Wanted: 2.4 million nurses, and that’s just in India

In most countries of the world there is a shortage of nurses but nowhere is it so acute as in the developing world. With International Nursing Day on 12 May 2010, Kathryn Senior investigates
In every country, rich or poor, the story is the same. There are not enough nurses. The developed world fills its vacancies by enticing nurses from other countries, while developing countries are unable to compete
with better pay, better professional development and the lure of excitement offered elsewhere. A World Bank report released in March describes the severity of the shortage of nurses in the Caribbean and Latin America alone. English-speaking Caribbean nations currently have 1.25 nurses for every 1000 people; 10 times fewer than countries in the European Union and the United States of America (USA). Around three in every 10 nursing positions currently remain unfilled and the report predicts that Caribbean countries will be short of 10 000 nurses to help care for their ageing population by 2025. According to Deena Nardi, director of the Nurse Delegation Programme at the International Council of Nurses, the Caribbean is particularly prone to losing its nurses. “The global migration of nurses is particularly severe in smaller island nations such as Jamaica, where 8% of its generalist
nurses and 20% of its specialist nurses leave for more developed countries each year,” she says. Between 2002 and 2006, more than 1800 nurses left the Caribbean to work abroad. “People do not leave only for higher salaries – moving for better work conditions and the opportunity to progress professionally are also part of the problem.” “These ‘push’ factors are very hard to fix,” says Christoph Kurowski, World Bank sector leader for human development, and author of the report.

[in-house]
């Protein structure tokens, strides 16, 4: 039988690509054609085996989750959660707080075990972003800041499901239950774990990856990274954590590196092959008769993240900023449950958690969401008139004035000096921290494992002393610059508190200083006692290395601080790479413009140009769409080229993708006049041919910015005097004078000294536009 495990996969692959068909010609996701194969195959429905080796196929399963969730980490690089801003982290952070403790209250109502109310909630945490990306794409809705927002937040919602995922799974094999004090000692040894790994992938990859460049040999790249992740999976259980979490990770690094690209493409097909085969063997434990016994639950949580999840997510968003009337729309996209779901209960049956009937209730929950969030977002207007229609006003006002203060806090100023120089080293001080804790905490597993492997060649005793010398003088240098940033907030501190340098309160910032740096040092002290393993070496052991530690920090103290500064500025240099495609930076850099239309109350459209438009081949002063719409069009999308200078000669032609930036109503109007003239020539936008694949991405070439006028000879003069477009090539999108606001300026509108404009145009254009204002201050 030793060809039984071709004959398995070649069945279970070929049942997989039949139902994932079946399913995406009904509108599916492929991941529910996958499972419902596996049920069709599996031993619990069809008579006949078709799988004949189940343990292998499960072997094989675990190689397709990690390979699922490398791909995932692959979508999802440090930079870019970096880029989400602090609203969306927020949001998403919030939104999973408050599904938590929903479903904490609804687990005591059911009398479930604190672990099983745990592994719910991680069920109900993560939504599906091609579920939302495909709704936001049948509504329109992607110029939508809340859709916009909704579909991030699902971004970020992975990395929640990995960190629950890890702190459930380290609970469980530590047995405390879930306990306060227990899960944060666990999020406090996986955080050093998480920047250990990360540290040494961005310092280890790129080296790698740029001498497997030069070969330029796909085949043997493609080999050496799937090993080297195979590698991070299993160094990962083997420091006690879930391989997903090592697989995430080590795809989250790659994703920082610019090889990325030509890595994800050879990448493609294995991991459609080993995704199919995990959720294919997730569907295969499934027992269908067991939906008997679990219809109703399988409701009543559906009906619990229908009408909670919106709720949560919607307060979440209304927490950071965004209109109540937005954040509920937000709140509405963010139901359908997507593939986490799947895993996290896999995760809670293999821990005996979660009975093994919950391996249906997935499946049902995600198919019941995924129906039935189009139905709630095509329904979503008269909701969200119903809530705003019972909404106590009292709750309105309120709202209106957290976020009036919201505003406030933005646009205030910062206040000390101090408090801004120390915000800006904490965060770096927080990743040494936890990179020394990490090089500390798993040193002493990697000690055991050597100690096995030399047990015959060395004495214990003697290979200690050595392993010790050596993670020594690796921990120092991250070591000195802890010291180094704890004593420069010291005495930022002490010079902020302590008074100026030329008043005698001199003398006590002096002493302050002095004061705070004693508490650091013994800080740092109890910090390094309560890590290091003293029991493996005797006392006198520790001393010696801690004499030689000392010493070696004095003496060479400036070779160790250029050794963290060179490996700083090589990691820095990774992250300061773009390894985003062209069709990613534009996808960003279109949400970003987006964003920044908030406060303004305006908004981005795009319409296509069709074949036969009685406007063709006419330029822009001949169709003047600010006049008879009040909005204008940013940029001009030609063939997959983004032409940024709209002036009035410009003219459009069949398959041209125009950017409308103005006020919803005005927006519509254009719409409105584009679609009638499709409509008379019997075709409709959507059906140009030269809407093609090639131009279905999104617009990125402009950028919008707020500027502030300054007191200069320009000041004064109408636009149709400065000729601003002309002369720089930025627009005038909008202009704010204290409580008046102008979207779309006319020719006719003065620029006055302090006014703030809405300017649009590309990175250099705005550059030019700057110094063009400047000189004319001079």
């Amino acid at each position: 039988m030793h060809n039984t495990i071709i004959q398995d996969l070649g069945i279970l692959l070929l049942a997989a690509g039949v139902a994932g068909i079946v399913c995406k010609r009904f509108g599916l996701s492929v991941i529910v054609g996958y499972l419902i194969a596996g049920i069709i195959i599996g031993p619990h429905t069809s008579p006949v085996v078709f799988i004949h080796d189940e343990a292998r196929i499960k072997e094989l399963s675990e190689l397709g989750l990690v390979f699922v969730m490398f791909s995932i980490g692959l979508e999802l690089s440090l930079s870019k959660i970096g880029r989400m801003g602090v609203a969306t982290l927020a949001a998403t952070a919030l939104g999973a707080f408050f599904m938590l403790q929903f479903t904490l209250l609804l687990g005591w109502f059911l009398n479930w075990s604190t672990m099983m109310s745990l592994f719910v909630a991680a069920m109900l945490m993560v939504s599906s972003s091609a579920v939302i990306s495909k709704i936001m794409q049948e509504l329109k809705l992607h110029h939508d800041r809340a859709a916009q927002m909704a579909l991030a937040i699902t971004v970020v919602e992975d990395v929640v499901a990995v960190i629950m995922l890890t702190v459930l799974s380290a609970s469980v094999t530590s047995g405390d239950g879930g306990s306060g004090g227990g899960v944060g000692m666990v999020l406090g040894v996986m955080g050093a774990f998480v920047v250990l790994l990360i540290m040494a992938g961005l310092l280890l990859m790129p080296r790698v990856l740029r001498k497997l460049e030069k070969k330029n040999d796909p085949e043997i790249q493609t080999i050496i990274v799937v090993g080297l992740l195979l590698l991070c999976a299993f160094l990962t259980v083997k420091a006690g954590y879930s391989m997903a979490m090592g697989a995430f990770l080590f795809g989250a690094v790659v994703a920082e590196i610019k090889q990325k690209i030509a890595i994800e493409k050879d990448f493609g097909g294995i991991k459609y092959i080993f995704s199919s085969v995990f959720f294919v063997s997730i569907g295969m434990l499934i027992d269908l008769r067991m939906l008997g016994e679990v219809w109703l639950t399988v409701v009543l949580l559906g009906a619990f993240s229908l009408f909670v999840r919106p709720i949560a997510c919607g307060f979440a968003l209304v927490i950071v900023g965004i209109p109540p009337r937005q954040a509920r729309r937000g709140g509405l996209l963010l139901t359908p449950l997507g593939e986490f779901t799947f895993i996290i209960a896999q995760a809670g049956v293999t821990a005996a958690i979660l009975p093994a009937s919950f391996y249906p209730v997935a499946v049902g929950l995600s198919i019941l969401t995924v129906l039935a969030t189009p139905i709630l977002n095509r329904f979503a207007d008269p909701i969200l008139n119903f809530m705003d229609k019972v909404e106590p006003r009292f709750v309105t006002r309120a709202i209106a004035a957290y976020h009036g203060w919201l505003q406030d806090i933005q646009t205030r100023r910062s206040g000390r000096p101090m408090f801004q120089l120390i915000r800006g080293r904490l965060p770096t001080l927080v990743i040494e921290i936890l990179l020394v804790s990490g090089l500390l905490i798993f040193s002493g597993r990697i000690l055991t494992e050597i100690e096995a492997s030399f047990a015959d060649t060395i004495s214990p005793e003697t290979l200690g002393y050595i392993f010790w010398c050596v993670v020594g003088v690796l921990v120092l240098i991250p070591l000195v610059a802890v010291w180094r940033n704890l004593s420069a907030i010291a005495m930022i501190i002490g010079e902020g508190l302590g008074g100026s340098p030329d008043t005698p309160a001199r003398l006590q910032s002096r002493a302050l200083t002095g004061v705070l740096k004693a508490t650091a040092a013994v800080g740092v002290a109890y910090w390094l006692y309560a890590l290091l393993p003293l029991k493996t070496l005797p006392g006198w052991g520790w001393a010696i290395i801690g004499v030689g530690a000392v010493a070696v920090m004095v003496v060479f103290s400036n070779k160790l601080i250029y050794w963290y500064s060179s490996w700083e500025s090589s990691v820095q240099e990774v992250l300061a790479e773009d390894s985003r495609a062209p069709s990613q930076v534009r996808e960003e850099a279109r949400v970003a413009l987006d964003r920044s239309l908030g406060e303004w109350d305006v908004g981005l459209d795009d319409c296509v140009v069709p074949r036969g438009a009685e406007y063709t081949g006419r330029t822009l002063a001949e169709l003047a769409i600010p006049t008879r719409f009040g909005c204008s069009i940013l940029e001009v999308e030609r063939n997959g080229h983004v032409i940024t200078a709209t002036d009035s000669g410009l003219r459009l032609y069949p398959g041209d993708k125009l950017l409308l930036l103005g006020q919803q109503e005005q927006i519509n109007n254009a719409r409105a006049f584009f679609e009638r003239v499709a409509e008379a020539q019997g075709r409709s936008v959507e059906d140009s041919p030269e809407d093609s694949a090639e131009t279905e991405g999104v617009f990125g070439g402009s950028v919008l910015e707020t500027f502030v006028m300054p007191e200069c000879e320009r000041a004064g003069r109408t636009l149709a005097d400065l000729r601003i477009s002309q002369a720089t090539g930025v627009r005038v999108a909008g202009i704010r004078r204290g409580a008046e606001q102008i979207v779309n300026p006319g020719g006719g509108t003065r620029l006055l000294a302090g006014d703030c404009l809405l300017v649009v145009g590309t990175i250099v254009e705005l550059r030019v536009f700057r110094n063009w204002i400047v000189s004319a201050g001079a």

Nardi stresses that the Caribbean countries are not an isolated example. “In Malawi, there are only 17 nurses for every 100 000 people,” she says. In India, nurse shortages occur at every level of the health-
care system. According to Dileep Kumar, chief nursing officer at the Ministry of Health and director of the Indian Nursing Council, 2.4 million nurses will be needed by 2012 to provide a nurse-patient ratio of one nurse per 500 patients.
More at Bull World Health Organ 2010;88:327–328 |

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